[gmx-users] Positioning ions consistently

David van der Spoel spoel at xray.bmc.uu.se
Wed Apr 10 16:19:23 CEST 2002

On Wed, 10 Apr 2002, Anton Feenstra wrote:

>Lieven Buts wrote:
>>   I am trying to compare a number of small variations of
>> the same protein structure. The protein has a net charge of
>> -9 (well, -8.999999, anyway). When I add 9 Na ions to
>> the different variations, some of them are put in very
>> different positions. This might be an additional source
>> of variation between the starting structures.
>>   Would it be necessary/useful/pointless to try and
>> position the ions more consistently for the different
>> structures? Or maybe to leave the ions out altogether?
>My suggestion would be to leave them out. I think David also mentioned
>this a while ago on the list, the artefacts you can expect from adding 
>ions (e.g. insufficient sampling) and from other sources (forcefield, 
>limitations of Ewald LR forces) are bigger than from a net charge of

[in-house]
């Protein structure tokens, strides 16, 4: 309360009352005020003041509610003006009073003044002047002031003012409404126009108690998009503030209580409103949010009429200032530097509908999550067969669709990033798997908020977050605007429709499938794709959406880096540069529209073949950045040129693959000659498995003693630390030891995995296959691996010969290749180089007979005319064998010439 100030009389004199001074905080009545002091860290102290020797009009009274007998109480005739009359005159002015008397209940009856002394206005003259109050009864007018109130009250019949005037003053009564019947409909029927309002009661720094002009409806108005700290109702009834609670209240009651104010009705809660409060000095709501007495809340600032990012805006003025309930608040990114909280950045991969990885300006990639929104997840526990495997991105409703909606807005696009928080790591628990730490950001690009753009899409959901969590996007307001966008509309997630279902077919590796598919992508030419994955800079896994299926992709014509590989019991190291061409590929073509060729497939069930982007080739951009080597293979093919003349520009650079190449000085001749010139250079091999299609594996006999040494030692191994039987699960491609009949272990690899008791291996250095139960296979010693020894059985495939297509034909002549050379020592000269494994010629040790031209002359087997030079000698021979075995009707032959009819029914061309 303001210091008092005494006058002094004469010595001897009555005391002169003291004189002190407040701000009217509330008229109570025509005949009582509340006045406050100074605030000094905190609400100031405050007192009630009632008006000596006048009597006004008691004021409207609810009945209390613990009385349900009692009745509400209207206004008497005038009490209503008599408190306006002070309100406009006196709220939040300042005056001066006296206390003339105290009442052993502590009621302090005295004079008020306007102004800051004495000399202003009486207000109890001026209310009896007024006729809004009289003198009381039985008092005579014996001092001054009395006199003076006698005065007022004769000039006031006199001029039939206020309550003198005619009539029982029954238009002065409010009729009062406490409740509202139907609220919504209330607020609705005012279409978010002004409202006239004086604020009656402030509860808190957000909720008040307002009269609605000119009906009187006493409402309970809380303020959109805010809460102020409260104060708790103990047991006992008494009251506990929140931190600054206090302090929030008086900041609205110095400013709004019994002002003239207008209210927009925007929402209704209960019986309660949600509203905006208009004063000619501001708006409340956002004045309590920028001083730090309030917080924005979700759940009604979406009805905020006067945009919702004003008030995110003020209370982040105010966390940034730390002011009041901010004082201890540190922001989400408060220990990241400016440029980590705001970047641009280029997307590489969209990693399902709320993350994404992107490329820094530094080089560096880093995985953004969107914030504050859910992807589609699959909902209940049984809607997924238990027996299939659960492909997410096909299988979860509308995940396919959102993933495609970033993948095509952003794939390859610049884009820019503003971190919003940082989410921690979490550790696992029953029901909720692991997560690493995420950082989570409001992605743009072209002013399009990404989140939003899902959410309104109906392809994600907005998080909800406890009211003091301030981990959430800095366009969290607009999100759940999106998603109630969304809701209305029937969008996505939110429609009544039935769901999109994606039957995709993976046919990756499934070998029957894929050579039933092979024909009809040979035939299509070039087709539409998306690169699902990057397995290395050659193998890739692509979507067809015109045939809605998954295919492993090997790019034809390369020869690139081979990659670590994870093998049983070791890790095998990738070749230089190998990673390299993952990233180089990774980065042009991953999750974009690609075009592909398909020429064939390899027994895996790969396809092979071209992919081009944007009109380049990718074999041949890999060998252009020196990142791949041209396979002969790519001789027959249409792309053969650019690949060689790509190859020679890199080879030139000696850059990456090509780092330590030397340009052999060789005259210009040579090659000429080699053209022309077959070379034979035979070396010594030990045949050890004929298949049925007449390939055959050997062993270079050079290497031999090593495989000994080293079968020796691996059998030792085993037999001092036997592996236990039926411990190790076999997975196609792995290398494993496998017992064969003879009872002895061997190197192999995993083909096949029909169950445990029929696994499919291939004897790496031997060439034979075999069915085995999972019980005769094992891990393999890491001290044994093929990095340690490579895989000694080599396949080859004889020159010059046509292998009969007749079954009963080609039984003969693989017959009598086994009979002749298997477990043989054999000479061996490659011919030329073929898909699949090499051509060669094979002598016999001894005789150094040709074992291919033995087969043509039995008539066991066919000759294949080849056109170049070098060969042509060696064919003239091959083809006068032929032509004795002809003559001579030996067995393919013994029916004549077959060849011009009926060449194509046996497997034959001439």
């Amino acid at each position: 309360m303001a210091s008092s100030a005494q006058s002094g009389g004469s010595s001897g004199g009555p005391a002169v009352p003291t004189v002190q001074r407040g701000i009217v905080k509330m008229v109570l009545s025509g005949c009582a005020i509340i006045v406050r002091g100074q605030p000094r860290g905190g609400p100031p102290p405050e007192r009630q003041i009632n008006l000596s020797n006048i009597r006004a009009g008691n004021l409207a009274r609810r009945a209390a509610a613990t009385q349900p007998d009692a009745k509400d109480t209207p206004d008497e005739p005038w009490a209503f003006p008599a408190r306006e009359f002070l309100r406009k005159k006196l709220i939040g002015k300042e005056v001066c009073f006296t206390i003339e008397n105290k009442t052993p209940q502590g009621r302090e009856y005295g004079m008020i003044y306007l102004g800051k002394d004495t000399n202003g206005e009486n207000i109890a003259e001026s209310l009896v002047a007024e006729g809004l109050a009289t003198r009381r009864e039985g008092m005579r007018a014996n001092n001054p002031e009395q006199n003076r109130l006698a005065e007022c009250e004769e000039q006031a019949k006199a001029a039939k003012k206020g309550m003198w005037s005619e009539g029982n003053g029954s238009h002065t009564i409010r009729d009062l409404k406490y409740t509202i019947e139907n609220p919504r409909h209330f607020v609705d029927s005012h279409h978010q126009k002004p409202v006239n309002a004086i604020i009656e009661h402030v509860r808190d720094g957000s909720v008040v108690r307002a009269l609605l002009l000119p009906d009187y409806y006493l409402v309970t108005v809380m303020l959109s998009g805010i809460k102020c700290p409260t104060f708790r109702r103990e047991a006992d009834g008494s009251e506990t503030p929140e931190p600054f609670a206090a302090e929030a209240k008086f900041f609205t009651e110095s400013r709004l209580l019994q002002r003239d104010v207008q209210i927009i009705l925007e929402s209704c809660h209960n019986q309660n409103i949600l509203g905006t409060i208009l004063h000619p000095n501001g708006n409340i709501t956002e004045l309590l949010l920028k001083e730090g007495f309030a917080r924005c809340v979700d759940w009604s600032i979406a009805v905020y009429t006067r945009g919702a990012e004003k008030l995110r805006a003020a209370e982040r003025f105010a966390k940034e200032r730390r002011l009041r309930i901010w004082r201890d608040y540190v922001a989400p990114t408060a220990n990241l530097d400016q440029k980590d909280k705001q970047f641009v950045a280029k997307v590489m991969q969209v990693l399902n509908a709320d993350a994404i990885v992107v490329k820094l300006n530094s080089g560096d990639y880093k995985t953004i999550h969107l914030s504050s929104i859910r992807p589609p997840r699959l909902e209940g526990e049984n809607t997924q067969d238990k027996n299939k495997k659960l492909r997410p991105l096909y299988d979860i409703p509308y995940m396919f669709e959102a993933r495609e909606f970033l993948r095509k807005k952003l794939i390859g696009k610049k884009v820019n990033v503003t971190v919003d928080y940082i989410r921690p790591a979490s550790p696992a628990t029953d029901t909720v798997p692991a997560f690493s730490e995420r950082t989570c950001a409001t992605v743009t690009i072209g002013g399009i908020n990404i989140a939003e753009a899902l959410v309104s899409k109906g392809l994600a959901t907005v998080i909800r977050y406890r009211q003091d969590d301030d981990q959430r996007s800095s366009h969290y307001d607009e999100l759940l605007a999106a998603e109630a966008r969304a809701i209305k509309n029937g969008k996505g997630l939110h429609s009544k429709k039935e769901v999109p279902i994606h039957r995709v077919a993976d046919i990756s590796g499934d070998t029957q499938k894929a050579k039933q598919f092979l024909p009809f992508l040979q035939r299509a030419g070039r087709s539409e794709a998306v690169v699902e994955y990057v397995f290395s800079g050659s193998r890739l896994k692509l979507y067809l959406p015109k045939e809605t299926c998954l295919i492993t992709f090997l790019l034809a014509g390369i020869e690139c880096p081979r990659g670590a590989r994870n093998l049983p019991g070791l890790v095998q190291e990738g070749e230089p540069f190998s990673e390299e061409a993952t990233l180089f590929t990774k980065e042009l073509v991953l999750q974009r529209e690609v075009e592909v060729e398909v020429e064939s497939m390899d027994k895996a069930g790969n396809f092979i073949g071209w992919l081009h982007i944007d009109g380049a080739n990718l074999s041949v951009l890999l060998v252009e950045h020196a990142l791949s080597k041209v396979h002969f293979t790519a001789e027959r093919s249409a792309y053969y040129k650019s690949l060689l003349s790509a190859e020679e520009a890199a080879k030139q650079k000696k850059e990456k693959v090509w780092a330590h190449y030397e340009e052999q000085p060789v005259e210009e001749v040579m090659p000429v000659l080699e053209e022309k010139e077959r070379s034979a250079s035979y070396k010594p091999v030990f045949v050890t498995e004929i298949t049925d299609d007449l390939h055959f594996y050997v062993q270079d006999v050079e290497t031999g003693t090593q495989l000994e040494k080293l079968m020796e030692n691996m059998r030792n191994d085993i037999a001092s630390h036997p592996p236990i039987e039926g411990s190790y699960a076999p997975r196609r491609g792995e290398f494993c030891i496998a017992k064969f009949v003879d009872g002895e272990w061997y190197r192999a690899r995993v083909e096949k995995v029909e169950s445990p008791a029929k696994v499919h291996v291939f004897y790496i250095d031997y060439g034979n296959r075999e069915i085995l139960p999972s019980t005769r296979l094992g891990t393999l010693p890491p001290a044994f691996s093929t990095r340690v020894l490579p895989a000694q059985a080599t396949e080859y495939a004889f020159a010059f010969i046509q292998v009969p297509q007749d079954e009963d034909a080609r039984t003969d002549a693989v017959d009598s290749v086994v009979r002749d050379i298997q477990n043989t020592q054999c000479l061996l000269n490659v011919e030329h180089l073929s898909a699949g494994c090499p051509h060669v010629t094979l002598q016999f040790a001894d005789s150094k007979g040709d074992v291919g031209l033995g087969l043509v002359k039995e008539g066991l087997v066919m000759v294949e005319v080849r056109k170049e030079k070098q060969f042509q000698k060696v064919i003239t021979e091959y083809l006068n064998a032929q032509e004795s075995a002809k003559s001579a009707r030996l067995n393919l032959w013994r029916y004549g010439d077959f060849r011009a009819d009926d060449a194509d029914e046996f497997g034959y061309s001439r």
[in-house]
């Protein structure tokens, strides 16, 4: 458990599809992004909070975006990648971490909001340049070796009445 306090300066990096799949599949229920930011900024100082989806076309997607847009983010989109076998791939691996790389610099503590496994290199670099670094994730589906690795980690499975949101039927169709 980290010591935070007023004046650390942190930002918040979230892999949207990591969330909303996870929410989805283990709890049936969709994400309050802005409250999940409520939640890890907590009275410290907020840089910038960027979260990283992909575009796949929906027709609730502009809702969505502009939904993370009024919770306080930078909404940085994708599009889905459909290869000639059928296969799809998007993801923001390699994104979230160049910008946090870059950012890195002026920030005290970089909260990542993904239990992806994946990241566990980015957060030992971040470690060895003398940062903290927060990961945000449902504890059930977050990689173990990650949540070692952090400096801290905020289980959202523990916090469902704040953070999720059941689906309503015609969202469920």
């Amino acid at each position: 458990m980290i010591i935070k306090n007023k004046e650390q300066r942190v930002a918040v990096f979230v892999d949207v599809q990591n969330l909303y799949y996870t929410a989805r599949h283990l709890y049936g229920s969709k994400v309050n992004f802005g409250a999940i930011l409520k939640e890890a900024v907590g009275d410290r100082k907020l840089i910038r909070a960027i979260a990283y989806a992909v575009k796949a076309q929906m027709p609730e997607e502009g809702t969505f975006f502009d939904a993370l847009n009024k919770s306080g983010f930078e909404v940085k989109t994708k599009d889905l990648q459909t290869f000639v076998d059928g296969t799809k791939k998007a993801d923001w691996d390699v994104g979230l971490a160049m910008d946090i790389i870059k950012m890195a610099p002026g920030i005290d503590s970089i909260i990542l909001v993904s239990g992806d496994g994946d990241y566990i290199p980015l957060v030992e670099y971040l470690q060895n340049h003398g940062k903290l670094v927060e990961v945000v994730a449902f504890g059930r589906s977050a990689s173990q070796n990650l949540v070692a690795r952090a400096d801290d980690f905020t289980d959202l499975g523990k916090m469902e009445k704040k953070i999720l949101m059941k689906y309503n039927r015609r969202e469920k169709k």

>the system.
It was Erik who said that for small charge (1 or 2). However in this case 
I would definitely use ions, if only to please the future referees of your 
work, but also for Ewald summation etc. Check the concentration of ions in 
your box.

However I think the real question is why does genion give different 
results? Did you use the random option or not? If so the result is as 
expected, if not something is wrong.

In principle it is not very crucial, if these are supposed to be solvated 
ions. Then the -random option combined with a decent rmin (a bit larger 
than the default 0.6 nm) would give you the same results if you simulate 
long enough.

Groeten, David.
Dr. David van der Spoel, 	Biomedical center, Dept. of Biochemistry
Husargatan 3, Box 576,  	75123 Uppsala, Sweden
phone:	46 18 471 4205		fax: 46 18 511 755
spoel at xray.bmc.uu.se	spoel at gromacs.org   http://zorn.bmc.uu.se/~spoel

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